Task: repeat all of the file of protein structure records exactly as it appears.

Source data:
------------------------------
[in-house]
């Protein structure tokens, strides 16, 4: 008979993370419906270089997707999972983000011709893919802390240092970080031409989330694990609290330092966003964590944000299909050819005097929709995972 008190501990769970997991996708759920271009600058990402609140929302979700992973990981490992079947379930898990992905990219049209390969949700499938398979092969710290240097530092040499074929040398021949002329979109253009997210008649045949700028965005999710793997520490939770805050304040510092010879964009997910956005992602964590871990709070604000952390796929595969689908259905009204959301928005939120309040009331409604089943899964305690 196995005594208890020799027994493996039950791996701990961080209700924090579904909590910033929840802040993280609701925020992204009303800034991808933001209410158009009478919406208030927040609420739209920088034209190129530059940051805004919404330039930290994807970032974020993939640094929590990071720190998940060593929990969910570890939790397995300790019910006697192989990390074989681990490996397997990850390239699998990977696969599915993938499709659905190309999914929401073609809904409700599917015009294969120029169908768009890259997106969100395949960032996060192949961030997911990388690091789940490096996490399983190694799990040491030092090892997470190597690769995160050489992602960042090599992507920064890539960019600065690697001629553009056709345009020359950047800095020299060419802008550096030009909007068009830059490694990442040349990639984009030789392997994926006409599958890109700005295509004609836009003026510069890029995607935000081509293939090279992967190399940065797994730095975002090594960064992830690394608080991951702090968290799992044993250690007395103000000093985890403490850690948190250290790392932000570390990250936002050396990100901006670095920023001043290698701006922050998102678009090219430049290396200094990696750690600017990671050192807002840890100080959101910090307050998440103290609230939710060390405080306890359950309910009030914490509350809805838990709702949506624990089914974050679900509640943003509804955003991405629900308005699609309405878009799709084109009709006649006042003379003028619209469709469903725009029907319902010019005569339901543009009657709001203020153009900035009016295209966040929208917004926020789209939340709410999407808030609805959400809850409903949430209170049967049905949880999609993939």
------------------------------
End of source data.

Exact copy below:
[in-house]
């Protein structure tokens, strides 16, 4: 008979993370419906270089997707999972983000011709893919802390240092970080031409989330694990609290330092966003964590944000299909050819005097929709995972 008190501990769970997991996708759920271009600058990402609140929302979700992973990981490992079947379930898990992905990219049209390969949700499938398979092969710290240097530092040499074929040398021949002329979109253009997210008649045949700028965005999710793997520490939770805050304040510092010879964009997910956005992602964590871990709070604000952390796929595969689908259905009204959301928005939120309040009331409604089943899964305690 196995005594208890020799027994493996039950791996701990961080209700924090579904909590910033929840802040993280609701925020992204009303800034991808933001209410158009009478919406208030927040609420739209920088034209190129530059940051805004919404330039930290994807970032974020993939640094929590990071720190998940060593929990969910570890939790397995300790019910006697192989990390074989681990490996397997990850390239699998990977696969599915993938499709659905190309999914929401073609809904409700599917015009294969120029169908768009890259997106969100395949960032996060192949961030997911990388690091789940490096996490399983190694799990040491030092090892997470190597690769995160050489992602960042090599992507920064890539960019600065690697001629553009056709345009020359950047800095020299060419802008550096030009909007068009830059490694990442040349990639984009030789392997994926006409599958890109700005295509004609836009003026510069890029995607935000081509293939090279992967190399940065797994730095975002090594960064992830690394608080991951702090968290799992044993250690007395103000000093985890403490850690948190250290790392932000570390990250936002050396990100901006670095920023001043290698701006922050998102678009090219430049290396200094990696750690600017990671050192807002840890100080959101910090307050998440103290609230939710060390405080306890359950309910009030914490509350809805838990709702949506624990089914974050679900509640943003509804955003991405629900308005699609309405878009799709084109009709006649006042003379003028619209469709469903725009029907319902010019005569339901543009009657709001203020153009900035009016295209966040929208917004926020789209939340709410999407808030609805959400809850409903949430209170049967049905949880999609993939």